the boundaries between prose and poetry.  But above
all, Orlando stands out today as a prescient forerunner
of so many later novels—from
The Left Hand of
Darkness to Middlesex—that present gender as dynamic
rather than static, and have made femininity and
masculinity as surface themes, rather than unstated
presumptions, in contemporary fiction.   

But, ultimately, no single category or label can do
justice to this
sui generis work.  Woolf offers the sub-
title "A Biography" to her novel, and in the course of
its pages repeatedly adopts the tone of a biographer or
historian—albeit, usually in mockery of the
conventional attitudes adopted by chroniclers of past
lives.  We might also be justified in treating
Orlando
as a roman à clef, and attempting to find the real life
people that stand behind the fictional characters.  Or
we could classify this novel under the rubric of
magical realism or fantasy. Just as readily, this novel
can withstand interpretation as a political novel, or
serve as a springboard for discussions of various
social, psychological or cultural themes—as
documented by the numerous dissertations written
on this book.  But I suspect that Nigel Nicolson, son
of Vita Sackville-West, may have summed it up best.  
In his words,
Orlando is "the longest and most
charming love-letter in literature."  And though Woolf
may have written it with Nigel's mother in mind, we
can still fall under the emotional sway of her
billet-doux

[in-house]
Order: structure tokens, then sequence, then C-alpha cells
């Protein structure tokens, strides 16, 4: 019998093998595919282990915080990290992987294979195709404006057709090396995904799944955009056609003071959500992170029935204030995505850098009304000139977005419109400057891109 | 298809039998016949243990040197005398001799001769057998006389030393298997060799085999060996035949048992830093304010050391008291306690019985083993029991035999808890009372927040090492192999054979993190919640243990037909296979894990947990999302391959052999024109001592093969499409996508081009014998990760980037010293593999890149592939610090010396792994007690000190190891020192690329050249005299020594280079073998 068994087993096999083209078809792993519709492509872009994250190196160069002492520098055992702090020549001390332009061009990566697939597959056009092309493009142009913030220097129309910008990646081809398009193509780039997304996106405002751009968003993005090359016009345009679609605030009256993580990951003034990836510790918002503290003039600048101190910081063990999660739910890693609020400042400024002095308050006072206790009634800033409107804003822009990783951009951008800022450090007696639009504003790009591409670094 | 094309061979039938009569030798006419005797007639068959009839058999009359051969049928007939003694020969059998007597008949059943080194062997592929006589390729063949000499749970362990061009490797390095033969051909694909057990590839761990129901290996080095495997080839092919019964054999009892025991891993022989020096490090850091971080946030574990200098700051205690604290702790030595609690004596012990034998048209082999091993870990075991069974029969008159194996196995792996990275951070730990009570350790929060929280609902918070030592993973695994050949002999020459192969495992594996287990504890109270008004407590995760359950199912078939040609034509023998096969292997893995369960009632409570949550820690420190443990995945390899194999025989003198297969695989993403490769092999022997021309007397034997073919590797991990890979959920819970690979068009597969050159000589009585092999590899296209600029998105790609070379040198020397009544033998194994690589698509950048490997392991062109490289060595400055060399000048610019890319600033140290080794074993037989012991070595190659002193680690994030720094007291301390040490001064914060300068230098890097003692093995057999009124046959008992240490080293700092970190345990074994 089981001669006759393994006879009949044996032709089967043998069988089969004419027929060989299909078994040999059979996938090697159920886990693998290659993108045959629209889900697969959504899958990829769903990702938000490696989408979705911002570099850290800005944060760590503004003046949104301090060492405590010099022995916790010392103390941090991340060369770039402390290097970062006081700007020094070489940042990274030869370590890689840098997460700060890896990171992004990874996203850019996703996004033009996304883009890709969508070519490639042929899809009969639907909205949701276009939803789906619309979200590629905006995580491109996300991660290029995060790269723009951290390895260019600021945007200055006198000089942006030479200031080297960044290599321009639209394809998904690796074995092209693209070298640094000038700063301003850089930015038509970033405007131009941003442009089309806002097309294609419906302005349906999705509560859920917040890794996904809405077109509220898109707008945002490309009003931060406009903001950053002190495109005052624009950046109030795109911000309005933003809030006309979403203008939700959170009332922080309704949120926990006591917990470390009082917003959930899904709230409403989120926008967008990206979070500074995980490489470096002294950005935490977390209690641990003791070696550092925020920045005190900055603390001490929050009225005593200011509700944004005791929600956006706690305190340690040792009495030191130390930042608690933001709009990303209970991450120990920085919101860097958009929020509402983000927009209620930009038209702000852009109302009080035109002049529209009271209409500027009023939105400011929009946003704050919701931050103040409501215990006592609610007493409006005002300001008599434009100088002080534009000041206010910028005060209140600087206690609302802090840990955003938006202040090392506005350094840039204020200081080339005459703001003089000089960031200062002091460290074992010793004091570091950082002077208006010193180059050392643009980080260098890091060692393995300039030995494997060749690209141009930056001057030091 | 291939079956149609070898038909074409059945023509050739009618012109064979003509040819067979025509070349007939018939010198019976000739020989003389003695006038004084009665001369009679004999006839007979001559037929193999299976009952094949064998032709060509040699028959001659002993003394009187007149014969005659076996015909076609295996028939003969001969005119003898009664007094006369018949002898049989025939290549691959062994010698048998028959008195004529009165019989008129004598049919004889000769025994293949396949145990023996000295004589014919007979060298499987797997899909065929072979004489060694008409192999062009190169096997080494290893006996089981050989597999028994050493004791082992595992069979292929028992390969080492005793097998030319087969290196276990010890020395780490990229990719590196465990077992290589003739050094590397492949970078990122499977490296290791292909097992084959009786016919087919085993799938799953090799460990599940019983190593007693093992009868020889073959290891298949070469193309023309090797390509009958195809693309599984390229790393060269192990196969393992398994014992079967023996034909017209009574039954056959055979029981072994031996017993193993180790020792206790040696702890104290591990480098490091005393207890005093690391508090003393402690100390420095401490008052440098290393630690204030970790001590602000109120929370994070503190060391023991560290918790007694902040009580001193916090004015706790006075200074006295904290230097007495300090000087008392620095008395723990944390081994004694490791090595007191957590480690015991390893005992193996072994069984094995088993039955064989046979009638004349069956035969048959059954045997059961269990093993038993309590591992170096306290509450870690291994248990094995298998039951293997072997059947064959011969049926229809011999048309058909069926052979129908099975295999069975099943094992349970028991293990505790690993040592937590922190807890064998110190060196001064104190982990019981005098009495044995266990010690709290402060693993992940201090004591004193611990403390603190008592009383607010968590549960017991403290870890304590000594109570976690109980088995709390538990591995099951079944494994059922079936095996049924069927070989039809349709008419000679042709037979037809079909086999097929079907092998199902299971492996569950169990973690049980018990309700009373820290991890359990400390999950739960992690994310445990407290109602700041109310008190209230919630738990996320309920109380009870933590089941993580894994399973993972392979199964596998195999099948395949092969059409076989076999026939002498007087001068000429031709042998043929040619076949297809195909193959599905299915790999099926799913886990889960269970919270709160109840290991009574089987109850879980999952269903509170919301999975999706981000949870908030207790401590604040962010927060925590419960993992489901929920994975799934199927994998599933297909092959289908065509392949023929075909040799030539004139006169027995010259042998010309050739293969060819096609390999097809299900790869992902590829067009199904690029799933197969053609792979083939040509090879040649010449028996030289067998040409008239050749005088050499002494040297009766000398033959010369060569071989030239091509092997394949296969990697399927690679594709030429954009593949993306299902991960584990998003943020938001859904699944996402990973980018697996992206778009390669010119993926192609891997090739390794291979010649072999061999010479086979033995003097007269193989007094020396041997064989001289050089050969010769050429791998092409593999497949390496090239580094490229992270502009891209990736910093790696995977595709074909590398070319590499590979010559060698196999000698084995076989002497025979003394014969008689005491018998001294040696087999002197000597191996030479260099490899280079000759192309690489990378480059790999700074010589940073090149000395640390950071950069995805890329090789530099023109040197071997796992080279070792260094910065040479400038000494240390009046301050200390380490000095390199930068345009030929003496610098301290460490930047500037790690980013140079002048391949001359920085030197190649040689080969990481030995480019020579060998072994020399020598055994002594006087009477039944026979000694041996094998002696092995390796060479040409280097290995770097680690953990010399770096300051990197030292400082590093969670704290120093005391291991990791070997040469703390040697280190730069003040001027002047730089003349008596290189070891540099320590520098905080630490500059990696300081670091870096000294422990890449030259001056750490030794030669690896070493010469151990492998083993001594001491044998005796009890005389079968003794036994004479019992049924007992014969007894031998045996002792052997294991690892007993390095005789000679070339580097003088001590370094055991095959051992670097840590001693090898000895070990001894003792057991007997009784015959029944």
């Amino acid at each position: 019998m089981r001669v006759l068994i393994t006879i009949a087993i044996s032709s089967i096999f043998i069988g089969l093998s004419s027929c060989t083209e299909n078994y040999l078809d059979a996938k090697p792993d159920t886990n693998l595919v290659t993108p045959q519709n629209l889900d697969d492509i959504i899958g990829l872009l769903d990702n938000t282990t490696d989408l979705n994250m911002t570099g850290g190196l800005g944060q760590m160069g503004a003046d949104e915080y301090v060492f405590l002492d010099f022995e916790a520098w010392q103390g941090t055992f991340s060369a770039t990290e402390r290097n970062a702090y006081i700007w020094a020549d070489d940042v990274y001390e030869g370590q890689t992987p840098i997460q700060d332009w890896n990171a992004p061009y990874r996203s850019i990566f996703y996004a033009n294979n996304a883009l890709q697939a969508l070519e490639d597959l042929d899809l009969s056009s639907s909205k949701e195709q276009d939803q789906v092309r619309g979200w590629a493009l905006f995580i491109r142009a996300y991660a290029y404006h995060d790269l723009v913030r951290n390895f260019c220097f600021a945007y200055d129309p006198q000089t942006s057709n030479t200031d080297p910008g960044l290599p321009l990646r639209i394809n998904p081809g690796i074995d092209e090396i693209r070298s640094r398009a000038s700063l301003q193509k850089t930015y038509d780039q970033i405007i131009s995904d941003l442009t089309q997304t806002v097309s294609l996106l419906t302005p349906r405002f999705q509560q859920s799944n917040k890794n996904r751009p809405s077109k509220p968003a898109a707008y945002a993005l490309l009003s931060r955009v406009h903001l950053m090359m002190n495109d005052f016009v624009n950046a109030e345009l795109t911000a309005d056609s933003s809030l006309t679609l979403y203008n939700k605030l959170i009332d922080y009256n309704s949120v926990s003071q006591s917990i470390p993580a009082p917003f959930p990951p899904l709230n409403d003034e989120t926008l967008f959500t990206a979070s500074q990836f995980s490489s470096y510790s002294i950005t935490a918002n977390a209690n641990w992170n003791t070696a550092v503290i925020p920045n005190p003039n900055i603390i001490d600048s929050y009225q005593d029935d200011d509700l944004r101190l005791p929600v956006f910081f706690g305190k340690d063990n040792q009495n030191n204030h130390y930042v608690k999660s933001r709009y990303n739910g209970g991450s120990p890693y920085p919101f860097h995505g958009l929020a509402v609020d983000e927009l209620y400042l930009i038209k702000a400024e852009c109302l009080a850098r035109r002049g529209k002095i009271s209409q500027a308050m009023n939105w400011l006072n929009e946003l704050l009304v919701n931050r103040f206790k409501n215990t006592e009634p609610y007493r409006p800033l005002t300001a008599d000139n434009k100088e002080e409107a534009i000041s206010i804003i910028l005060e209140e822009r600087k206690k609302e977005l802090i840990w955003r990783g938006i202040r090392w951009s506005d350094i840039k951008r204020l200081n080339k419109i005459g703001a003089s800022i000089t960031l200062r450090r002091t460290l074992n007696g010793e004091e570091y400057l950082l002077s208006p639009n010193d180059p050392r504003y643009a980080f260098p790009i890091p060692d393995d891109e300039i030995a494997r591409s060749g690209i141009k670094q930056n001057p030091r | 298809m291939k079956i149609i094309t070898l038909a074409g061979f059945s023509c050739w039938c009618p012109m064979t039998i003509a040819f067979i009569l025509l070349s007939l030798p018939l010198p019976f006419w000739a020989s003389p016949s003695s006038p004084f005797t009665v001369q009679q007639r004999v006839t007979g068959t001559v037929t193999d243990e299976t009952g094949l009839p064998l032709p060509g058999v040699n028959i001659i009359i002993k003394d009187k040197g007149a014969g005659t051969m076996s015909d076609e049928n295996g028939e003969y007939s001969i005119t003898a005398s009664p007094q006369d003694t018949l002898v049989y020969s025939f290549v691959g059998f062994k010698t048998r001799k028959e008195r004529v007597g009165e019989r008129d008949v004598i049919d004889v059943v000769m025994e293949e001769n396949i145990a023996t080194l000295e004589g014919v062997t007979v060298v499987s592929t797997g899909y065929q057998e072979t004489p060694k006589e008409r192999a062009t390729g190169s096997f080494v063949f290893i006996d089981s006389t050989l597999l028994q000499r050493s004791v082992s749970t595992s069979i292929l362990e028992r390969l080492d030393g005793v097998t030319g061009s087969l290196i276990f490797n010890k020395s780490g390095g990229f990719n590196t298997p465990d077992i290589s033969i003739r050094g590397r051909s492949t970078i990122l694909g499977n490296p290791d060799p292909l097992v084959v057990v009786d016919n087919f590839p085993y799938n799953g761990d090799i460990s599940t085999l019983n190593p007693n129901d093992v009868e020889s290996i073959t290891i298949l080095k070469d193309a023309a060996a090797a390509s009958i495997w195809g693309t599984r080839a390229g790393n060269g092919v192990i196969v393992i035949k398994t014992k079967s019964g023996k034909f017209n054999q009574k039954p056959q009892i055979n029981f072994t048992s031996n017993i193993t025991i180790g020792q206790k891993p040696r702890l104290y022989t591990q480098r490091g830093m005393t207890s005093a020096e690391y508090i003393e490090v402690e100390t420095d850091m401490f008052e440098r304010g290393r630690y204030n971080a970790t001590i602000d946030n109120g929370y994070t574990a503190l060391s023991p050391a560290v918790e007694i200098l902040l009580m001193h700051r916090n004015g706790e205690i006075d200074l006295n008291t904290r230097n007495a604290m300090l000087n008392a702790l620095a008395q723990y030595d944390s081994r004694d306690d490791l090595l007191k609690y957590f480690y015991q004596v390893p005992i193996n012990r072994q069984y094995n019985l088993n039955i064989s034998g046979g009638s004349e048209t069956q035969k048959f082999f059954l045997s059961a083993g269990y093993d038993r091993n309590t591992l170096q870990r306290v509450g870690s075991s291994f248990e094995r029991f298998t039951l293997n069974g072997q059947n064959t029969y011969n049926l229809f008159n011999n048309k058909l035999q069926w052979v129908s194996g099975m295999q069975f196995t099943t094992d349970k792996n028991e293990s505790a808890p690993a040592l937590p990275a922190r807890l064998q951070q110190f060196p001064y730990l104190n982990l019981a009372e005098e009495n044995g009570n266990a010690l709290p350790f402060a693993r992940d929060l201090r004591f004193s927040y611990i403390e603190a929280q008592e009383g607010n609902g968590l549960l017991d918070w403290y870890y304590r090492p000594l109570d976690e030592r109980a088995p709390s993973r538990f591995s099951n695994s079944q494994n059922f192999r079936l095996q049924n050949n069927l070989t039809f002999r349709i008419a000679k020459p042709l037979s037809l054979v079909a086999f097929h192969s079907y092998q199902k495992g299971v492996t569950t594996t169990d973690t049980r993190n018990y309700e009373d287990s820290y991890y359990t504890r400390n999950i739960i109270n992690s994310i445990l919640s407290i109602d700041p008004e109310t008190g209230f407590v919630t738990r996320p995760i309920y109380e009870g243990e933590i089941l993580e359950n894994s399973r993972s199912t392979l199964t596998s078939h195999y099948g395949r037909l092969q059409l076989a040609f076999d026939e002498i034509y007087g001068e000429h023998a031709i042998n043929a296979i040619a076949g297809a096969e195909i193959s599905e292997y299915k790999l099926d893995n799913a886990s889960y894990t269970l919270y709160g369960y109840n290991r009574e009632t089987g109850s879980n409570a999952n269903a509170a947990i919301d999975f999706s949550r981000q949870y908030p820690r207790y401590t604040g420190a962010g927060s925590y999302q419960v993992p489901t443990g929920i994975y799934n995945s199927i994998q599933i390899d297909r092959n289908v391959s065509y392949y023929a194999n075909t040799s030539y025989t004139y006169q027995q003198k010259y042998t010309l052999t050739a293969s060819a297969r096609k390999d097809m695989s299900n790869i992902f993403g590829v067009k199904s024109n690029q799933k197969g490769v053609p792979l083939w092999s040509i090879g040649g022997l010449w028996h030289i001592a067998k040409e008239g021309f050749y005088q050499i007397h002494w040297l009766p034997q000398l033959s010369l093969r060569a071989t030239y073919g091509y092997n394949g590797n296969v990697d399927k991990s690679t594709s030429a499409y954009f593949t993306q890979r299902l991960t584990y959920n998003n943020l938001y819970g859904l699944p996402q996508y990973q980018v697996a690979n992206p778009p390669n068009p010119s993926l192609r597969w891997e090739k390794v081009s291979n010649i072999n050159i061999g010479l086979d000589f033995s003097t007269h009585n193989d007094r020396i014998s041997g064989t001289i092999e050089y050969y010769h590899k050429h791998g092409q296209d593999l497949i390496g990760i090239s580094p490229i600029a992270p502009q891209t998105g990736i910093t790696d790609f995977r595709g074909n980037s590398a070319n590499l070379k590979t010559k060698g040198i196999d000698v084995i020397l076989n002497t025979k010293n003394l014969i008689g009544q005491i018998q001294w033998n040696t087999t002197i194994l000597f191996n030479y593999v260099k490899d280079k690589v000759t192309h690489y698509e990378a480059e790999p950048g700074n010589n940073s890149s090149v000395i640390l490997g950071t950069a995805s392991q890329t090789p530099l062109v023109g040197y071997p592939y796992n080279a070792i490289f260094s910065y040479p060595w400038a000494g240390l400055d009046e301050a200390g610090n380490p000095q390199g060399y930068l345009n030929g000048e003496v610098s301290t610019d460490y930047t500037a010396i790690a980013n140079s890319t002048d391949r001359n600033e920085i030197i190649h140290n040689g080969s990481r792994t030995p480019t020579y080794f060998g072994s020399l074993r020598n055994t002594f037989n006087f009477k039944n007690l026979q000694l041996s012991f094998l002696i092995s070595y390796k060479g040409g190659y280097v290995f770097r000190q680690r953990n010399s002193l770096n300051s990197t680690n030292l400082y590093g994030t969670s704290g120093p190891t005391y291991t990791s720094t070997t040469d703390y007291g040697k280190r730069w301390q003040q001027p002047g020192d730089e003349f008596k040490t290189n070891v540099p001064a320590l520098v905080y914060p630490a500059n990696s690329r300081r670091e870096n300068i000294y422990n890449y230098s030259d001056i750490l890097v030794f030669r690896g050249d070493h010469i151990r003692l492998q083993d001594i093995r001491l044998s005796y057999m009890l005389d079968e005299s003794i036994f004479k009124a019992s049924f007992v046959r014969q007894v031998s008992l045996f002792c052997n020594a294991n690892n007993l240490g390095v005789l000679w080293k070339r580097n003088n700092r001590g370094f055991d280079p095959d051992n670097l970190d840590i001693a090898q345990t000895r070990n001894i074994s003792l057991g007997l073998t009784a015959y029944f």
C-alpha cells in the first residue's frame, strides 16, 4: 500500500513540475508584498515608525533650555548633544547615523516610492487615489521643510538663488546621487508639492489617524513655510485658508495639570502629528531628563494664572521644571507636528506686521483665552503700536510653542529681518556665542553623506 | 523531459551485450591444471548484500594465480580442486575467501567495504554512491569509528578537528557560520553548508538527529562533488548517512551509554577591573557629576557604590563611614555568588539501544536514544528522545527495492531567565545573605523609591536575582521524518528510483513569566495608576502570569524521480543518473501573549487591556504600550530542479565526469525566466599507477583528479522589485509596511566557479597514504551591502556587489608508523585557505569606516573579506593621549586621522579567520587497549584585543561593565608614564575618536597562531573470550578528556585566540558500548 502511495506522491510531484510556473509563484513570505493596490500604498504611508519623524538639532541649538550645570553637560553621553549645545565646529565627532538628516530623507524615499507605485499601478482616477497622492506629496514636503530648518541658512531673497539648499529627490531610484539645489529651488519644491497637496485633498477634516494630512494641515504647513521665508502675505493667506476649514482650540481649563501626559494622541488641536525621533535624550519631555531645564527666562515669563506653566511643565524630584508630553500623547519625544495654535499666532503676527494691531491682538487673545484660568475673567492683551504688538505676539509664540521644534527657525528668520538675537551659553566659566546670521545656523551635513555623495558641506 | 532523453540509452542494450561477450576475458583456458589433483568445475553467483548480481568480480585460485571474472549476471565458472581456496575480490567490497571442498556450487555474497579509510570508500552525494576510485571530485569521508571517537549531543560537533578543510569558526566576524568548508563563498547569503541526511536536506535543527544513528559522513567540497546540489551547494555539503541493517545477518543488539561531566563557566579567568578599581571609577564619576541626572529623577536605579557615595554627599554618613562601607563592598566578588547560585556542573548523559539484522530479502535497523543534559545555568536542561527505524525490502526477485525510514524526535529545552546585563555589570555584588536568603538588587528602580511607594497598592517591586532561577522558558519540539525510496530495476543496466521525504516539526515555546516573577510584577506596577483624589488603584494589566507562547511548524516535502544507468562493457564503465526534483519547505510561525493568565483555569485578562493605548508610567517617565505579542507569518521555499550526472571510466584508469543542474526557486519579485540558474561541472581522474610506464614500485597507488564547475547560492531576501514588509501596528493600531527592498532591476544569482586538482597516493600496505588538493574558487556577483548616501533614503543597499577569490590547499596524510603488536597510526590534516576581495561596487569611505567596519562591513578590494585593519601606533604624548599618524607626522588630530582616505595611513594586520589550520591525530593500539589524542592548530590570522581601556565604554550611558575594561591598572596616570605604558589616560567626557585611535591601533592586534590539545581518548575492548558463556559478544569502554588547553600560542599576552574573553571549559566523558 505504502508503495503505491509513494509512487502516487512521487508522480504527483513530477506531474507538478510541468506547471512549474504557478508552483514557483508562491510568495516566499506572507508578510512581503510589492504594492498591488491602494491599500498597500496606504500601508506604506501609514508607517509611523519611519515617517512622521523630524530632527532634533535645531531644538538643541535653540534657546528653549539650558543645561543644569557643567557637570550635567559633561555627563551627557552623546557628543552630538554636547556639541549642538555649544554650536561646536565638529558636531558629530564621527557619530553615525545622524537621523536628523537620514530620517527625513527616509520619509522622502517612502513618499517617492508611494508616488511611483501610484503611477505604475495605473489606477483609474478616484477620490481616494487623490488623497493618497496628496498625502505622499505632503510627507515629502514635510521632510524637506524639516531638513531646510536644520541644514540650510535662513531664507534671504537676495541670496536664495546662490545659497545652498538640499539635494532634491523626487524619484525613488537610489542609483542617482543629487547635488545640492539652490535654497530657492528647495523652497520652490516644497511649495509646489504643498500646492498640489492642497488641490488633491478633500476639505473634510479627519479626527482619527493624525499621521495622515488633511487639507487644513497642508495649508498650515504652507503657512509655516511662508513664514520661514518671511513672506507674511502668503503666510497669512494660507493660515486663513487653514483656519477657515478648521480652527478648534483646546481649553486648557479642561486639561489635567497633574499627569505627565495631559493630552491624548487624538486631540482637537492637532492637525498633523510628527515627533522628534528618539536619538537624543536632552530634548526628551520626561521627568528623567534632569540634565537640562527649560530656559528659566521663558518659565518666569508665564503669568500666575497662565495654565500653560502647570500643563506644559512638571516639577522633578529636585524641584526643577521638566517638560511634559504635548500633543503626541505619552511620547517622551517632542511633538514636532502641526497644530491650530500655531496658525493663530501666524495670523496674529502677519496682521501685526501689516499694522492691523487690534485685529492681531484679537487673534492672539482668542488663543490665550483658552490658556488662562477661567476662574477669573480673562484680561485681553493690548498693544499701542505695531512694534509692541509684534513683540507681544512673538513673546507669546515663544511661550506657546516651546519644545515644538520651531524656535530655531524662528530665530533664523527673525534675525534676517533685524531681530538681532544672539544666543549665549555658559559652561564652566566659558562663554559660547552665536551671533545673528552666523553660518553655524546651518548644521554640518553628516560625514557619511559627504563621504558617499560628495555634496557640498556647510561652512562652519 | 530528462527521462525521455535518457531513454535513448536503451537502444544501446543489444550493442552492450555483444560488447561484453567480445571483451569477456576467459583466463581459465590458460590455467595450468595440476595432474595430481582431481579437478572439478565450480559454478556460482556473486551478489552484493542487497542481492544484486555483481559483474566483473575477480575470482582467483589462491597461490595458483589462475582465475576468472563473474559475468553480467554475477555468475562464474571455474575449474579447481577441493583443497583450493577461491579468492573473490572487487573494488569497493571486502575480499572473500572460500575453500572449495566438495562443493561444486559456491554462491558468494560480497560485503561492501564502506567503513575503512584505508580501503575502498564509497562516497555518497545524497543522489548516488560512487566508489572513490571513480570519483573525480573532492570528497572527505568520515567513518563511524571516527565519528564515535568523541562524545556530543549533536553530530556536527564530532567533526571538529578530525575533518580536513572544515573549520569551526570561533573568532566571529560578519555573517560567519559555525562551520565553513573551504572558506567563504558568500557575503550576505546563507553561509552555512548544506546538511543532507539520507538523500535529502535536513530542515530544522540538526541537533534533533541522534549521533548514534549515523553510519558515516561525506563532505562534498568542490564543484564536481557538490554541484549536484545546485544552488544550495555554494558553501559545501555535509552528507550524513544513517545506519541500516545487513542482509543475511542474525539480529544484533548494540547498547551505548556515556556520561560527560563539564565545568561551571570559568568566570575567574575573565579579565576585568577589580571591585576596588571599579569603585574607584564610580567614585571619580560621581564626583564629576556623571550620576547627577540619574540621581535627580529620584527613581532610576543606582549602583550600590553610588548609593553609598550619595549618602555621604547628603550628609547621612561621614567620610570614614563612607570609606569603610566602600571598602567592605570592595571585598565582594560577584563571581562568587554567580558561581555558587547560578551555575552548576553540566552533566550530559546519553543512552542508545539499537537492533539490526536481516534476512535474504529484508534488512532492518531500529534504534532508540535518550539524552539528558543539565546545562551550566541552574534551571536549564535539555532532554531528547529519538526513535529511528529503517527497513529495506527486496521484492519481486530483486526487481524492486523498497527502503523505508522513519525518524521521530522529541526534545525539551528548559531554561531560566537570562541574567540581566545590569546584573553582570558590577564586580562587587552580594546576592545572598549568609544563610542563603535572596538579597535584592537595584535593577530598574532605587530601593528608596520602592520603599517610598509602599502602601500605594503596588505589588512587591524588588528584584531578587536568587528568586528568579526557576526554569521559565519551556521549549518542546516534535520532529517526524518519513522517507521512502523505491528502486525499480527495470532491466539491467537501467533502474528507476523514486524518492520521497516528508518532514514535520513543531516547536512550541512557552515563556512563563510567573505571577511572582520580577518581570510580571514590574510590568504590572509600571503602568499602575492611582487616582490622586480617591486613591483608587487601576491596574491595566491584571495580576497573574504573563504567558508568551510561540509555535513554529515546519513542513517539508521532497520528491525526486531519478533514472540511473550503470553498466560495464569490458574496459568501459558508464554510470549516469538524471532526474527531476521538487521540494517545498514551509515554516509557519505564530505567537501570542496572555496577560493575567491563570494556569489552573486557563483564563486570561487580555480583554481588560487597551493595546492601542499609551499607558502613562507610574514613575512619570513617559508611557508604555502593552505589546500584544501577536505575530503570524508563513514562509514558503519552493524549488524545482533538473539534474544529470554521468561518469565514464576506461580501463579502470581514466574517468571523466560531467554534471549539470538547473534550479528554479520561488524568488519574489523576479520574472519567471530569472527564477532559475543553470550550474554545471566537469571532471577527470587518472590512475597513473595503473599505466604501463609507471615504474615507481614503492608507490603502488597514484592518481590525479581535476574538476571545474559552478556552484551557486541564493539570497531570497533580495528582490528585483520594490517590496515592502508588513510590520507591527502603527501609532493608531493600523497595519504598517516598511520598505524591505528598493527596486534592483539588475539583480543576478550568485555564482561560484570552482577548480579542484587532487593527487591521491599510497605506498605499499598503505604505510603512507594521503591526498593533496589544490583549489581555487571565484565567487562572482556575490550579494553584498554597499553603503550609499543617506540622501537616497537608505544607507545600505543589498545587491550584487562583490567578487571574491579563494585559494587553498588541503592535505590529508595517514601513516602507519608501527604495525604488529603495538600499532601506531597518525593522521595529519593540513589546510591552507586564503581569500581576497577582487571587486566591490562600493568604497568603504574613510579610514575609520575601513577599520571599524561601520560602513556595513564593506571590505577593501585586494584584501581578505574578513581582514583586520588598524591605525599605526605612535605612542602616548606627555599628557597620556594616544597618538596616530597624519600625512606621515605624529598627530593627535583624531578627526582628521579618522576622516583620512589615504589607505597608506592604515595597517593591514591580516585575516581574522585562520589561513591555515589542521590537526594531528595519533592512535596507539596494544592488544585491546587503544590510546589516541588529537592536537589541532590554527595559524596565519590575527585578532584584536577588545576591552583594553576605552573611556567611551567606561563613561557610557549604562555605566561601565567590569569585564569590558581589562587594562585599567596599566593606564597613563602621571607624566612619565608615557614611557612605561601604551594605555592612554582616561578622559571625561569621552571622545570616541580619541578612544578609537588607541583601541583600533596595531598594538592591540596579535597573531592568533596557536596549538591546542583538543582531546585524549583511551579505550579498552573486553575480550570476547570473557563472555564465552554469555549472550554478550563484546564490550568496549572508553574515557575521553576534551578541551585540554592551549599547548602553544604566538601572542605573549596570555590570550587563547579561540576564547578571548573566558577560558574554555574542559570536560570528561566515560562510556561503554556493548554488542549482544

these many years later.
THE YEAR OF MAGICAL READING
Orlando
by Virginia Woolf
Click on image to purchase
The Year
of
Magical
Reading
(click here)
conceptual fiction
Exploring the Non-Realist Tradition in Fiction
Welcome to my year of magical
reading.  Each week during the
course of 2012,  I will explore an
important work of fiction that
incorporates elements of magic,
fantasy or the surreal.  My choices
will cross conventional boundary
lines of genre, style and historical
period—indeed, one of my intentions
in this project is to show how the
conventional labels applied to these
works have become constraining,
deadening and misleading.

In its earliest days, storytelling almost
always partook of the magical. Only
in recent years have we segregated
works arising from this venerable
tradition into publishing industry
categories such as "magical realism"
or "paranormal" or "fantasy" or some
other 'genre' pigeonhole. These
labels are not without their value, but
too often they have blinded us to the
rich and multidimensional heritage
beyond category that these works
share.  

This larger heritage is mimicked in
our individual lives: most of us first
experienced the joys of narrative
fiction through stories of myth and
magic, the fanciful and
phantasmagorical; but only a very
few retain into adulthood this sense
of the kind of enchantment possible